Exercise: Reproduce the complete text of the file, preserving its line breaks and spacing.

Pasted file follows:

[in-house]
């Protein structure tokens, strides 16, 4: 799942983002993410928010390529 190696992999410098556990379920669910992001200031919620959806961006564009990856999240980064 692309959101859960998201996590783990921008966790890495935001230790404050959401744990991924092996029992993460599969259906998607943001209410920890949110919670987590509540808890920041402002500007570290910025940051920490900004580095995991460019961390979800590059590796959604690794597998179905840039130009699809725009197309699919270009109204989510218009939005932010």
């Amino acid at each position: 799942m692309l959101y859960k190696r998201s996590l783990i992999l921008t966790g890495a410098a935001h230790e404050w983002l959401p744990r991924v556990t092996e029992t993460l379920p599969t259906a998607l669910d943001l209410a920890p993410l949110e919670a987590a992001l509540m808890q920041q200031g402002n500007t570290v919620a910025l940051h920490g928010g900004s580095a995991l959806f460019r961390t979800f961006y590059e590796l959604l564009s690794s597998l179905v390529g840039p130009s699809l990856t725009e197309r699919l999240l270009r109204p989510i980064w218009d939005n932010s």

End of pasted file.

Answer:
[in-house]
């Protein structure tokens, strides 16, 4: 799942983002993410928010390529 190696992999410098556990379920669910992001200031919620959806961006564009990856999240980064 692309959101859960998201996590783990921008966790890495935001230790404050959401744990991924092996029992993460599969259906998607943001209410920890949110919670987590509540808890920041402002500007570290910025940051920490900004580095995991460019961390979800590059590796959604690794597998179905840039130009699809725009197309699919270009109204989510218009939005932010």
């Amino acid at each position: 799942m692309l959101y859960k190696r998201s996590l783990i992999l921008t966790g890495a410098a935001h230790e404050w983002l959401p744990r991924v556990t092996e029992t993460l379920p599969t259906a998607l669910d943001l209410a920890p993410l949110e919670a987590a992001l509540m808890q920041q200031g402002n500007t570290v919620a910025l940051h920490g928010g900004s580095a995991l959806f460019r961390t979800f961006y590059e590796l959604l564009s690794s597998l179905v390529g840039p130009s699809l990856t725009e197309r699919l999240l270009r109204p989510i980064w218009d939005n932010s």